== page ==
• John Larrimer

Carpal Tunnel Syndrome: Signs That It’s Time to See a Doctor

The Chicago Tribune had an interesting report recently about carpal tunnel syndrome, in which it interviewed experts about warning signs and when it is the right time to see a doctor.

According to the newspaper, there is no single cause of carpal tunnel syndrome, although overuse of the hand and wrist at work are often contributing factors in people obtaining the condition.

Dr. Anton Fakhouri, a hand, wrist and elbow orthopedic surgeon in Illinois, told the Tribune that people should look out for warning signs including waking up with pain at night in the wrists, and issues when buttoning or unbuttoning clothing.

“Symptoms often begin gradually and without a specific injury to the wrist or hand,” Dr. Fakhouri said. He also recommended people visit a doctor if:

  1. Symptoms (pain in the wrist, hand and fingers) linger for several weeks to months

  2. You have lost hand, thumb or finger function, indicating your nerves are compromised

  3. Pain and issues with feeling restricts normal activities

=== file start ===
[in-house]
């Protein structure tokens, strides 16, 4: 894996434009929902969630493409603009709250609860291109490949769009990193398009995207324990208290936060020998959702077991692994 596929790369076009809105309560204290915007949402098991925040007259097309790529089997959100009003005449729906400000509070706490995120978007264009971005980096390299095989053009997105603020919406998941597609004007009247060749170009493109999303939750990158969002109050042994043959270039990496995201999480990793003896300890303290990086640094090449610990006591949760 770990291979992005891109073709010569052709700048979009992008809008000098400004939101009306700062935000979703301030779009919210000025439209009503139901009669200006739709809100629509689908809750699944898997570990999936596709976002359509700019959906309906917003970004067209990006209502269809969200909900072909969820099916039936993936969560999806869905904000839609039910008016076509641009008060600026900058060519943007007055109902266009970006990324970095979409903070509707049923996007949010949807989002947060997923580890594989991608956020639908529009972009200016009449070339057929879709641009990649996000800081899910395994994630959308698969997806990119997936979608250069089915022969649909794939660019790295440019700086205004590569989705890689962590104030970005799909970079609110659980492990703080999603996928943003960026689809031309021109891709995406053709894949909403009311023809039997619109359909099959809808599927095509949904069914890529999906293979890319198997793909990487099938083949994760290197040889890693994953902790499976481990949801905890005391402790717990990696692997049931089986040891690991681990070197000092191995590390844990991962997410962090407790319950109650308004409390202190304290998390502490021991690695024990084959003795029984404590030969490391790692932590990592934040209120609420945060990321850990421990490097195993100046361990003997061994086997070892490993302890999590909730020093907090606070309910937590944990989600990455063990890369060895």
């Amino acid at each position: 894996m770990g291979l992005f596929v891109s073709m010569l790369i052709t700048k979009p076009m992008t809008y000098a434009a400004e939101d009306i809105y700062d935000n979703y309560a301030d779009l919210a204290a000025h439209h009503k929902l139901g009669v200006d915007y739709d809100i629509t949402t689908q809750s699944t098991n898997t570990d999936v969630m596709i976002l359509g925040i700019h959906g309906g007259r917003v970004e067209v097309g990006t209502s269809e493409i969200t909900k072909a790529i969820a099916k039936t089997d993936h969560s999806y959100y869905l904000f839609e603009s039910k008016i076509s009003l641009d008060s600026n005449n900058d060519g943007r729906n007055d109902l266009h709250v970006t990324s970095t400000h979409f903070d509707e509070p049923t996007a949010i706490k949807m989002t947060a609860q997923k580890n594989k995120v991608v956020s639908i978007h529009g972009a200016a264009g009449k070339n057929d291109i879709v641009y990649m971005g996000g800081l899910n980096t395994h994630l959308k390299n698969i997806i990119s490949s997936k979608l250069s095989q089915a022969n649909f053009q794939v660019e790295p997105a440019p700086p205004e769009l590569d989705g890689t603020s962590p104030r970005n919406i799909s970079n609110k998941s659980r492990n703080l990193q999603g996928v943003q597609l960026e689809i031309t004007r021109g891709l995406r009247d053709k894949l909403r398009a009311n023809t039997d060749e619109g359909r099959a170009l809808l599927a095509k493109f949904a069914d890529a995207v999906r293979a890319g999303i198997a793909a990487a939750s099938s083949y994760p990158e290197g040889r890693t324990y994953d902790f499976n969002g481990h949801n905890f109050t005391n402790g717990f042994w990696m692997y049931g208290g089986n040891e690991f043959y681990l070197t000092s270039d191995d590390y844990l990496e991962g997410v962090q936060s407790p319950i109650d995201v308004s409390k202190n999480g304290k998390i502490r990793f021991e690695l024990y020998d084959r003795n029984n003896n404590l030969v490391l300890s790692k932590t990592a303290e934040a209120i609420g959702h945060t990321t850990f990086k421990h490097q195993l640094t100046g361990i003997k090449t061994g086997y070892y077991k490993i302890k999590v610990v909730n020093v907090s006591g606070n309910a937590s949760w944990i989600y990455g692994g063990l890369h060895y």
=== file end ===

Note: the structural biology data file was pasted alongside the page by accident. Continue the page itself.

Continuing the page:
4. You have complications handling objects and are consistently dropping items

Early diagnosis can help people avoid worsening issues later on with carpal tunnel syndrome. Occupational therapy can also help prevent permanent damage or the need for surgery.

Carpal Tunnel Syndrome is an Occupational Injury

It should be noted that carpal tunnel syndrome is a form of a repetitive motion injury (RPT) that is common in American workplaces. If you suffer from an RPT due to your job, you may be eligible for workers’ compensation benefits.

RPTs can keep employees out of work for extended periods, as they experience pain and a limited range of motion. This makes doing work impossible and can place great stress on someone, if their family depends on their income.

Sectors where RPTs are common include manufacturing, electrical work and construction. Additionally, it has been shown that some office jobs, where employees are consistently performing the same tasks, can contribute to RPT injuries. If you believe that your employer is putting you at risk for an RPT, it may be a good idea to ask for task modifications.

Source: http://www.chicagotribune.com/suburbs/daily-southtown/community/chi-ugc-article-3-signs-its-time-to-see-a-doctor-for-carpal-2015-09-28-story.html

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